5. Alisha – Thank you for sharing this. As much as I hate for anyone else to go through this kind of thing, it does help to hear that others have gotten through it, and I can, too.
    V – I always appreciate you support! I’m mad, too, and it’s hard to pray without either being angry or crying. But just half a week’s time has helped, and I think (I hope!) it will be easier when there is a baby to hold, not just this waiting to go through. “Offer it up” seems like good advice at the moment, because I can’t see what God’s plan is here!
    Maureen – Please know that you certainly didn’t add to my pain. I was so thrilled to hear from you and I really appreciate your prayers. I’m glad Courtney is ok. It is so stressful to sit there while they run all their tests and all you can do is wait. We will be praying for her, too!
    I hope I didn’t step on too many toes with this post. Part of the problem was that I only slept three hours that night, so I’d had a long time to go over, and over, and over everything I had heard the last day or two. After biting my tongue (repeatedly) with the ultrasound doctor and his really terrible and misguided attempts at comforting, I don’t know if anything anyone said could have helped much. But no matter how it’s said, it does help to hear that the people I love are praying for me and that I’m really not going through this alone, even though that’s very much how it feels sometimes.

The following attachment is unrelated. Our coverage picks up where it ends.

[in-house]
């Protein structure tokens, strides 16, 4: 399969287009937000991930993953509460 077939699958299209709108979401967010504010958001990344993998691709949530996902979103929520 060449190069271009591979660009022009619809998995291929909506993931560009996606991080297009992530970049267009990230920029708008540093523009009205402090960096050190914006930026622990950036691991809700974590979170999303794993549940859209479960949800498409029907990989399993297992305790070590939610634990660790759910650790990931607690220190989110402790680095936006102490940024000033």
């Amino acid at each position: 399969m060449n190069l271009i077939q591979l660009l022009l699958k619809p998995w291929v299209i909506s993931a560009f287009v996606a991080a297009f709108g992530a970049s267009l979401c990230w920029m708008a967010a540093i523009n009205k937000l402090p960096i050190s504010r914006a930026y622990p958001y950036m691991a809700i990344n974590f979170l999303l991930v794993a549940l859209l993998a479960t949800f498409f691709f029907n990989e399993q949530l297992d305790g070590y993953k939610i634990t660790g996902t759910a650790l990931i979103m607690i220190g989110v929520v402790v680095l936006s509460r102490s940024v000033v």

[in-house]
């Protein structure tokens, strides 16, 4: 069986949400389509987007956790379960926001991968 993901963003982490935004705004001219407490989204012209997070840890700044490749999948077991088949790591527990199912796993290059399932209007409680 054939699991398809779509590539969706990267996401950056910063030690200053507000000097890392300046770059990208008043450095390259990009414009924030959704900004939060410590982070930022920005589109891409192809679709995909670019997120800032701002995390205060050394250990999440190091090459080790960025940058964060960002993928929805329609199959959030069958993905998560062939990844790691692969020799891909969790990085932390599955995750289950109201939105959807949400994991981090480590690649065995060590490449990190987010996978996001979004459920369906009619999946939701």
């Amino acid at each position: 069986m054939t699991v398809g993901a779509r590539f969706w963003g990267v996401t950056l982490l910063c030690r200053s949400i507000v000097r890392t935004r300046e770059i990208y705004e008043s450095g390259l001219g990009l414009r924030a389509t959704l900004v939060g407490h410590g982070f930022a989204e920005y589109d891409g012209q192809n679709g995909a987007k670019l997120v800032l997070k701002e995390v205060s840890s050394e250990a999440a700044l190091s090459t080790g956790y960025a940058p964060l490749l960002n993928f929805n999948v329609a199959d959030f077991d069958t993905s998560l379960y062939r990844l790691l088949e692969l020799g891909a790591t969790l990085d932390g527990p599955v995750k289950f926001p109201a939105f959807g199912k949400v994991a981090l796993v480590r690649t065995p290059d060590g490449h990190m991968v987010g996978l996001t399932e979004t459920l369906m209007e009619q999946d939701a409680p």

And what’s really cool is that when Oscar gets older, we can look back at all this and see how many people cared so much about him (or her), even before he was born!

  6. Thank you for the prayers for Courtney. So far all we have to deal with is the car repair , and that we can handle. I keep in touch with a friend of my other daughter through her blog. I asked Jane if I could share it with you, and she said of course and recommended lots of protein in these last pregnant days. The blog might bring a smile or two. The blog title is Expect the Unexpected
    I hope you can find it.
    Thinking of you, Maureen